“Rex and the City is hands-down the best
human-with-dog memoir you will ever read!”
~ Bark magazine
In this humorous, moving, intelligent and startlingly original memoir, critically-acclaimed author Lee Harrington shares her story of love, loss, dysfunctional relationships, and the shelter dog who put things right. In 1997, Lee and her then-boyfriend Ed were on the verge of breaking up. Money was tight, their careers were floundering (Lee was an aspiring novelist: Ed was an aspiring documentary filmmaker) and their personalities, frankly, did not mix. Plus, they lived in a crumbling, cramped tenement apartment on the Lower East Side—for which they paid more than they earned. Tempers, needless to say, often flared.
Then, on a fateful day in August 1997, they decided on impulse to visit a nearby animal shelter, just to “look at” dogs. In a split-second decision that would change their lives, they brought home a troubled spaniel mix named Wallace. They quickly realized that this dog was more than they could handle—he was aggressive, fearful of humans, untrained and seemingly untrainable. For the first few months of their new lives with this aggressive animal, Lee and Ted struggled with the question—the reality—of whether they could realistically rehabilitate this dog (they even considered bringing him back to the shelter). They also struggled with the question of whether they could make it as a couple. Faced with a new responsibly, they bickered constantly, worried incessantly, cried daily (mostly Lee) and disagreed on nearly every aspect of how to handle the dog. Their disagreements ranged from how to train the dog to where he should sleep to what to feed him. But the one thing they could agree on was that they loved their dog. And slowly but surely, that love helped transform both the dog and the relationship. Both Lee and Ed, through the dog, learned how to love in new and fearless ways. And thus, by rescuing a needy spaniel, they ended up rescuing themselves.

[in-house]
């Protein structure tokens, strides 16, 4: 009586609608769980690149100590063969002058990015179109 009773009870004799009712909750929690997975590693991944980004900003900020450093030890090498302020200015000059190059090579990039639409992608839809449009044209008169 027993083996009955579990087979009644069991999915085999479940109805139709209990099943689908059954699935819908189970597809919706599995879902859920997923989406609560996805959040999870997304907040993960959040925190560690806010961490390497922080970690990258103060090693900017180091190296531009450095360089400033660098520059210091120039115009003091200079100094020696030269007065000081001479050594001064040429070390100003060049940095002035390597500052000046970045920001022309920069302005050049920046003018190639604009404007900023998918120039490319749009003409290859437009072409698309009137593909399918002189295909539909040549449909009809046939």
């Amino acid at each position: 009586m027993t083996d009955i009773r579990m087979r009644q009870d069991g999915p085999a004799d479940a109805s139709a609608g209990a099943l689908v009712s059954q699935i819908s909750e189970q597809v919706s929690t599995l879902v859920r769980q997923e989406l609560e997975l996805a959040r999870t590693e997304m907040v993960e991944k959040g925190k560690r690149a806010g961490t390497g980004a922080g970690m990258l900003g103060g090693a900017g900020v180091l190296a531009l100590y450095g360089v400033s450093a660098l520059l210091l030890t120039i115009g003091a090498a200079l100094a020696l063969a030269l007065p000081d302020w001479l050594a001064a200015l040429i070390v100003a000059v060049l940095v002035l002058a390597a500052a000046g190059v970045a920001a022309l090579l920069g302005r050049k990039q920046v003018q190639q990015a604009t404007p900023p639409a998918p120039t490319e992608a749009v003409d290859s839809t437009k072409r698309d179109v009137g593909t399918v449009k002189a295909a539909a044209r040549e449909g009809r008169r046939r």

Written with keen insight, sparkling humor, piercing honesty and masterful prose, Harrington’s memoir leaves the reader with the sense that, while adopting an abused dog can often be a challenge at first, the rewards are limitless. This is an exhilarating book—readers will laugh out loud, smile in recognition, nod in empathy, and/or pause in reflection as Harrington shares both her pains and her joys of her life with a troubled dog. Mostly, readers will be reminded—in a delightful way—that love does indeed conquer all. Especially dog love.